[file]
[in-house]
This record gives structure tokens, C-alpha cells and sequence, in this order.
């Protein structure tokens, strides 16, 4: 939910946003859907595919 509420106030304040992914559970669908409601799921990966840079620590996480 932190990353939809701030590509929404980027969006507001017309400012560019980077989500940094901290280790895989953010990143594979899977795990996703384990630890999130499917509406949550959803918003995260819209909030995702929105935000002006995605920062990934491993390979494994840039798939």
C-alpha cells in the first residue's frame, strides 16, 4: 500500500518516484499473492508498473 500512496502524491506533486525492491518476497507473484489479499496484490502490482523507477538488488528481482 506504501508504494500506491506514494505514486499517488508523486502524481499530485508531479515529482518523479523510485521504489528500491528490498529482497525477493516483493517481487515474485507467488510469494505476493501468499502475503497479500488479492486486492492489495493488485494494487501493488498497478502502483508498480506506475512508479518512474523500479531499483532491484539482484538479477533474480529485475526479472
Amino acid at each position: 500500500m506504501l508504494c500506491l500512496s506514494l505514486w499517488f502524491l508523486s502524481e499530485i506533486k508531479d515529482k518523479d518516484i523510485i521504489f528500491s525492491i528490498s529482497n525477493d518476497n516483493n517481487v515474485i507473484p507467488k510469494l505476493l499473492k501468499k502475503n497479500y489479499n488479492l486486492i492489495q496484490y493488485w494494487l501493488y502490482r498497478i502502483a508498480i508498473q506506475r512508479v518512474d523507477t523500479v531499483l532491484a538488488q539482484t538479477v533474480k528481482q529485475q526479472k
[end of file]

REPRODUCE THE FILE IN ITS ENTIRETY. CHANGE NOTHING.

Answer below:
[in-house]
This record gives structure tokens, C-alpha cells and sequence, in this order.
């Protein structure tokens, strides 16, 4: 939910946003859907595919 509420106030304040992914559970669908409601799921990966840079620590996480 932190990353939809701030590509929404980027969006507001017309400012560019980077989500940094901290280790895989953010990143594979899977795990996703384990630890999130499917509406949550959803918003995260819209909030995702929105935000002006995605920062990934491993390979494994840039798939």
C-alpha cells in the first residue's frame, strides 16, 4: 500500500518516484499473492508498473 500512496502524491506533486525492491518476497507473484489479499496484490502490482523507477538488488528481482 506504501508504494500506491506514494505514486499517488508523486502524481499530485508531479515529482518523479523510485521504489528500491528490498529482497525477493516483493517481487515474485507467488510469494505476493501468499502475503497479500488479492486486492492489495493488485494494487501493488498497478502502483508498480506506475512508479518512474523500479531499483532491484539482484538479477533474480529485475526479472
Amino acid at each position: 500500500m506504501l508504494c500506491l500512496s506514494l505514486w499517488f502524491l508523486s502524481e499530485i506533486k508531479d515529482k518523479d518516484i523510485i521504489f528500491s525492491i528490498s529482497n525477493d518476497n516483493n517481487v515474485i507473484p507467488k510469494l505476493l499473492k501468499k502475503n497479500y489479499n488479492l486486492i492489495q496484490y493488485w494494487l501493488y502490482r498497478i502502483a508498480i508498473q506506475r512508479v518512474d523507477t523500479v531499483l532491484a538488488q539482484t538479477v533474480k528481482q529485475q526479472k